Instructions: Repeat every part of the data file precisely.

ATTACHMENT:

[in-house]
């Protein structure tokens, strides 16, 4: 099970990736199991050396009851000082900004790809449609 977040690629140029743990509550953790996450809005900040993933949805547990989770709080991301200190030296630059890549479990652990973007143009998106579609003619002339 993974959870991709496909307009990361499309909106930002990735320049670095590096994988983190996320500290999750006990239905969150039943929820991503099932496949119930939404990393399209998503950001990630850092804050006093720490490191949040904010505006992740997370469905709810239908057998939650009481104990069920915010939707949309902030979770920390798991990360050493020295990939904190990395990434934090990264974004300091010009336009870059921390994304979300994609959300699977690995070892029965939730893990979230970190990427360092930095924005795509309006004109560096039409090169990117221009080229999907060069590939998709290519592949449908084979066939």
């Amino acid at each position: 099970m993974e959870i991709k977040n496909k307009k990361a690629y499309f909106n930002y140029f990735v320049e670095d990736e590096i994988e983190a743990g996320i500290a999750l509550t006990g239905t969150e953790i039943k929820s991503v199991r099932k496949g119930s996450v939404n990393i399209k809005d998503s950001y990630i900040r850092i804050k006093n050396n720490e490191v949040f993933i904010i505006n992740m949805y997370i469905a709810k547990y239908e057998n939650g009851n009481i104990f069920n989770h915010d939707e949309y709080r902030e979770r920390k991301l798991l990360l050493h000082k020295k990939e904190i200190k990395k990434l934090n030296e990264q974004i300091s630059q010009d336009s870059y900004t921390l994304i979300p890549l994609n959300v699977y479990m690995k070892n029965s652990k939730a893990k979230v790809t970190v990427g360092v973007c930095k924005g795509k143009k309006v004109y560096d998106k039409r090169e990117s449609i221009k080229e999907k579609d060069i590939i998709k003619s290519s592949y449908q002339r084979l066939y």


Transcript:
[in-house]
């Protein structure tokens, strides 16, 4: 099970990736199991050396009851000082900004790809449609 977040690629140029743990509550953790996450809005900040993933949805547990989770709080991301200190030296630059890549479990652990973007143009998106579609003619002339 993974959870991709496909307009990361499309909106930002990735320049670095590096994988983190996320500290999750006990239905969150039943929820991503099932496949119930939404990393399209998503950001990630850092804050006093720490490191949040904010505006992740997370469905709810239908057998939650009481104990069920915010939707949309902030979770920390798991990360050493020295990939904190990395990434934090990264974004300091010009336009870059921390994304979300994609959300699977690995070892029965939730893990979230970190990427360092930095924005795509309006004109560096039409090169990117221009080229999907060069590939998709290519592949449908084979066939």
């Amino acid at each position: 099970m993974e959870i991709k977040n496909k307009k990361a690629y499309f909106n930002y140029f990735v320049e670095d990736e590096i994988e983190a743990g996320i500290a999750l509550t006990g239905t969150e953790i039943k929820s991503v199991r099932k496949g119930s996450v939404n990393i399209k809005d998503s950001y990630i900040r850092i804050k006093n050396n720490e490191v949040f993933i904010i505006n992740m949805y997370i469905a709810k547990y239908e057998n939650g009851n009481i104990f069920n989770h915010d939707e949309y709080r902030e979770r920390k991301l798991l990360l050493h000082k020295k990939e904190i200190k990395k990434l934090n030296e990264q974004i300091s630059q010009d336009s870059y900004t921390l994304i979300p890549l994609n959300v699977y479990m690995k070892n029965s652990k939730a893990k979230v790809t970190v990427g360092v973007c930095k924005g795509k143009k309006v004109y560096d998106k039409r090169e990117s449609i221009k080229e999907k579609d060069i590939i998709k003619s290519s592949y449908q002339r084979l066939y």